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Report on Ubinas (Peru) — 11 November-17 November 2015

Smithsonian / US Geological Survey Weekly Volcanic Activity Report, 11 November-17 November 2015
Managing Editor: Sally Kuhn Sennert

Please cite this report as:

Global Volcanism Program, 2015. Report on Ubinas (Peru). In: Sennert, S K (ed.), Weekly Volcanic Activity Report, 11 November-17 November 2015. Smithsonian Institution and US Geological Survey.

Volcano Profile |  Weekly Report (11 November-17 November 2015)


Ubinas

Peru

16.355°S, 70.903°W; summit elev. 5672 m

All times are local (unless otherwise noted)


Instituto Geofísico del Perú (IGP) Observatorio Volcanológico del Sur (OVS) reported that during 10-16 November sporadic ash-and-gas emissions from Ubinas were observed during rare breaks in the cloud cover. On 13 November an ash plume rose 1.5 km above the crater floor and drifted S and SW. The next day ash plumes rose 600 m. Thermal anomalies were detected on 17 November. Long-period and hybrid earthquakes were less frequent than the previous week; volcano-tectonic signals increased although the energy levels remained low.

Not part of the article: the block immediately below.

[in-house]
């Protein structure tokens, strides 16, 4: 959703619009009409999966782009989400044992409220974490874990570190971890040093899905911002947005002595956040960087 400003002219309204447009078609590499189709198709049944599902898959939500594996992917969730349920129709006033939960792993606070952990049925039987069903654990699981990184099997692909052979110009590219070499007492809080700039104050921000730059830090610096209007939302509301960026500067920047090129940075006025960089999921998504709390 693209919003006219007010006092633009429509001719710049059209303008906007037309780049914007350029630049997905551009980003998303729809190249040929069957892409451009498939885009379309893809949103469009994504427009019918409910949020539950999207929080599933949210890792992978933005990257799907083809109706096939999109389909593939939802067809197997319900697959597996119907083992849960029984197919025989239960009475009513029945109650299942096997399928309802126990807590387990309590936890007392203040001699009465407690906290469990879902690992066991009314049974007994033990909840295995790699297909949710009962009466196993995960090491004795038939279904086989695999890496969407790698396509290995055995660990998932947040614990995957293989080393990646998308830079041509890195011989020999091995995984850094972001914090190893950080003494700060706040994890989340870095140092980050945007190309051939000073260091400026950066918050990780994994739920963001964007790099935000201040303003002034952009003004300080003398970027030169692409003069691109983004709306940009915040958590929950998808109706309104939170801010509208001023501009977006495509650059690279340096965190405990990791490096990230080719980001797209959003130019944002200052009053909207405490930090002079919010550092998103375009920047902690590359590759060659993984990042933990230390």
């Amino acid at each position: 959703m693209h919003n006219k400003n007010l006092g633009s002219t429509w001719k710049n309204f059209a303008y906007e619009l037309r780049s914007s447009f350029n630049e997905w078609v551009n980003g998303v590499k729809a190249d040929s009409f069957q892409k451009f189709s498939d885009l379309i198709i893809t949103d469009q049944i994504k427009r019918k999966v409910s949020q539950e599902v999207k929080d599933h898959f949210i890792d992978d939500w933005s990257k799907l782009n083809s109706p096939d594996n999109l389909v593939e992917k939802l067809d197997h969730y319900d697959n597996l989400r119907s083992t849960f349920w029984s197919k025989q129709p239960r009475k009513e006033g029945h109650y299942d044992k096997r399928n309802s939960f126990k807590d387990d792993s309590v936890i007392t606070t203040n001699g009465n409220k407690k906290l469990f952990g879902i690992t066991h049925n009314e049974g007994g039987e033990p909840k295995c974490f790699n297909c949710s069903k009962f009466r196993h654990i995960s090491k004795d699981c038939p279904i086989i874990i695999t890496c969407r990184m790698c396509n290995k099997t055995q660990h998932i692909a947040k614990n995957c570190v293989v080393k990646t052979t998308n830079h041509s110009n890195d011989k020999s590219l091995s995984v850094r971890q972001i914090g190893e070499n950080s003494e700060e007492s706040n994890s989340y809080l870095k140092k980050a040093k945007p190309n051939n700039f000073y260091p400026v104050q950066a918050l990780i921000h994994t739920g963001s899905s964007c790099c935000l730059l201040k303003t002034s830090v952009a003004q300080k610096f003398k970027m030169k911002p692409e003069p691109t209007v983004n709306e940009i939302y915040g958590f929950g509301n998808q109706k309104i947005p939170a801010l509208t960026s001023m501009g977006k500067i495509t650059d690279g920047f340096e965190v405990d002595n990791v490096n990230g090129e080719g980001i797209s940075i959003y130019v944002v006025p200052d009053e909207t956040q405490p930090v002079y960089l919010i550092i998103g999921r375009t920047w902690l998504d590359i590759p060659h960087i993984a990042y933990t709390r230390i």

Geologic Background. A small, 1.4-km-wide caldera cuts the top of Ubinas, Peru's most active volcano, giving it a truncated appearance. It is the northernmost of three young volcanoes located along a regional structural lineament about 50 km behind the main volcanic front of Perú. The growth and destruction of Ubinas I was followed by construction of Ubinas II beginning in the mid-Pleistocene. The upper slopes of the andesitic-to-rhyolitic Ubinas II stratovolcano are composed primarily of andesitic and trachyandesitic lava flows and steepen to nearly 45 degrees. The steep-walled, 150-m-deep summit caldera contains an ash cone with a 500-m-wide funnel-shaped vent that is 200 m deep. Debris-avalanche deposits from the collapse of the SE flank about 3700 years ago extend 10 km from the volcano. Widespread plinian pumice-fall deposits include one of Holocene age about 1000 years ago. Holocene lava flows are visible on the flanks, but historical activity, documented since the 16th century, has consisted of intermittent minor-to-moderate explosive eruptions.

Source: Instituto Geofísico del Perú (IGP)